A group of Black pastors, mostly from Georgia, penned an open letter to Republican Sen. Kelly Loeffler and her campaign this weekend to respond to recent attacks from Loeffler against Democratic Senate candidate Rev. Raphael Warnock’s faith and sermons.
The coalition of pastors said in the letter that they see Loeffler’s attacks against Warnock “as a broader attack against the Black Church and faith traditions for which we stand.” The group called on Loeffler to stop her attacks on the Senate candidate.
“We call on you to cease and desist your false characterizations of Reverend Warnock as ‘radical’ or ‘socialist,’ when there is nothing in his background, writings or sermons that suggests those characterizations to be true, especially when taken in full context,” the letter reads.
The letter, which was first reported by the New York Times, comes amid a heated Senate runoff race between Loeffler and Warnock set for January 5.
In recent weeks, ads from Loeffler and the Republican Party have, for the most part, targeted Warnock. These ads and attacks pull clips from sermons Warnock has delivered, including many that occurred while he has served as the senior pastor of Ebenezer Baptist Church in Atlanta – a historic Baptist church where Dr. Martin Luther King, Jr. used to preach.
An example of the attacks from the Loeffler campaign include using footage of a sermon Warnock delivered in 2011 in which he said that “nobody can serve God and the military.” Warnock has defended saying this, telling Loeffler during a debate on December 6 that the line he referenced has roots in biblical passages.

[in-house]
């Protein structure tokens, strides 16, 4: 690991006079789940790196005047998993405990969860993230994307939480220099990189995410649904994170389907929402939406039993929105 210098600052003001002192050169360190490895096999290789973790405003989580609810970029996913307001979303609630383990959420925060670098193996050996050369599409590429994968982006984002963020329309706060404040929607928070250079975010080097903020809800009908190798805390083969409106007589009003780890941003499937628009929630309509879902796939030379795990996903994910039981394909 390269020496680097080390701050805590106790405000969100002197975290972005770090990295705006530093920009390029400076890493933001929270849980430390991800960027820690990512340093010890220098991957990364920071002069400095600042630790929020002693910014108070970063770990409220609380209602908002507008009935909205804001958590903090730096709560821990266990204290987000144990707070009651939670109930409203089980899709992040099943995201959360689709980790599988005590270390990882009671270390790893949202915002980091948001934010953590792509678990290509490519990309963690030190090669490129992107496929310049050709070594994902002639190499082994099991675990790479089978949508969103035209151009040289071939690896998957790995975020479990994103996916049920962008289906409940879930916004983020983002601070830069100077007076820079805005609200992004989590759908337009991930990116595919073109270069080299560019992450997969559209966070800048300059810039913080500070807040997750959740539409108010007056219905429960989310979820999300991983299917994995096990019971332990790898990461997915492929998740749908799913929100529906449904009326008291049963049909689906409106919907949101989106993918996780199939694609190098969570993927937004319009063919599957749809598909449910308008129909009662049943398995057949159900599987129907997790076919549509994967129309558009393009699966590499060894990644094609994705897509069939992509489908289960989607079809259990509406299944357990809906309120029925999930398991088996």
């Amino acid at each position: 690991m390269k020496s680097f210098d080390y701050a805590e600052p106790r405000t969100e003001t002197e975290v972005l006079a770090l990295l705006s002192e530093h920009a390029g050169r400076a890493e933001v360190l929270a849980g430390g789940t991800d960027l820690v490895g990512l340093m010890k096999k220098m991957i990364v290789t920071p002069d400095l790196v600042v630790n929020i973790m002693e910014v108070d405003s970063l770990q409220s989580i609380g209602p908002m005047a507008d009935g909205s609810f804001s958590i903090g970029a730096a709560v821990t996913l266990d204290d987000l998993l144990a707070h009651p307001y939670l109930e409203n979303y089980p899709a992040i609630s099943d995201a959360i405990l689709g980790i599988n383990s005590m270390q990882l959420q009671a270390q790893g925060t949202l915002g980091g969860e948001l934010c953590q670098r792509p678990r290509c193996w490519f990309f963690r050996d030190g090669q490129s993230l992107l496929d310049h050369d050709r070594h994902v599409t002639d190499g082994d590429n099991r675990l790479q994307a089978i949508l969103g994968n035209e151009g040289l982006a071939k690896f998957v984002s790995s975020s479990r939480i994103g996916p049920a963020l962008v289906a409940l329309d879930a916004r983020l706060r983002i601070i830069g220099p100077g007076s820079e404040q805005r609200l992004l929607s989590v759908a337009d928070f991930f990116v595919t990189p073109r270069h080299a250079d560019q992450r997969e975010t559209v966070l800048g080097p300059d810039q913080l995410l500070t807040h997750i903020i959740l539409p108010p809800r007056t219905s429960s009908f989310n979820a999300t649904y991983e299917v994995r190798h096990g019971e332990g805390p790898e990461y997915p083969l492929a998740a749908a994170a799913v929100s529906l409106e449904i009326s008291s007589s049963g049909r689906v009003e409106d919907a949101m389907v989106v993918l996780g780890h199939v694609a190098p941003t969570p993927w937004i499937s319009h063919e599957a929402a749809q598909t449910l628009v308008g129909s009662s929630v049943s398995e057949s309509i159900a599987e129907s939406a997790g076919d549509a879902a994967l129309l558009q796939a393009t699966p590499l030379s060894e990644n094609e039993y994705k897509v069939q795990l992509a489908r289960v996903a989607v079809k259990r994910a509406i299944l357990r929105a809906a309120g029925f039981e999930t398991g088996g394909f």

“It was a sermon about a moral foundation for everything that we do. And that when you have everything in order, that actually makes you a better solider. It also makes you a better senator,” Warnock told Loeffler when she asked him about these remarks at the debate.
Warnock tweeted the New York Times article out earlier Sunday, saying, “My faith is the foundation upon which I have built my life. It guides my service to my community and my country. @KLoeffler’s attacks on our faith are not just disappointing — they are hurtful to Black churches across Georgia.”
Loeffler responded via tweet, saying, “No one attacked the Black church. We simply exposed your record in your own words. Instead of playing the victim, start answering simple questions about what you’ve said and who you’ve associated yourself with. If you can’t — you shouldn’t be running for U.S. Senate.”
Warnock then responded to Loeffler’s tweet with a picture of Loeffler posing for a selfie with a former KKK leader after an event in Dawsonville, Georgia, two weeks ago. The back and forth continued with Loeffler subsequently posting a photo of Warnock listening to former Cuban dictator Fidel Castro speaking at the church Warnock worked as a youth pastor at in New York 25 years ago.
Loeffler’s campaign has disavowed the photo posted by the KKK leader, telling the Atlanta Journal-Constitution, “Kelly had no idea who that was, and if she had she would have kicked him out immediately because we condemn in the most vociferous terms everything that he stands for.”
Warnock has also said he had no role in inviting Castro to the church he used to work at and says he does not support what Castro stood for. “He has nothing to do with me. Never met him, never invited him. I believe in the American system of free enterprise,” Warnock said on The View last week.
CNN’s Paul LeBlanc contributed to this report.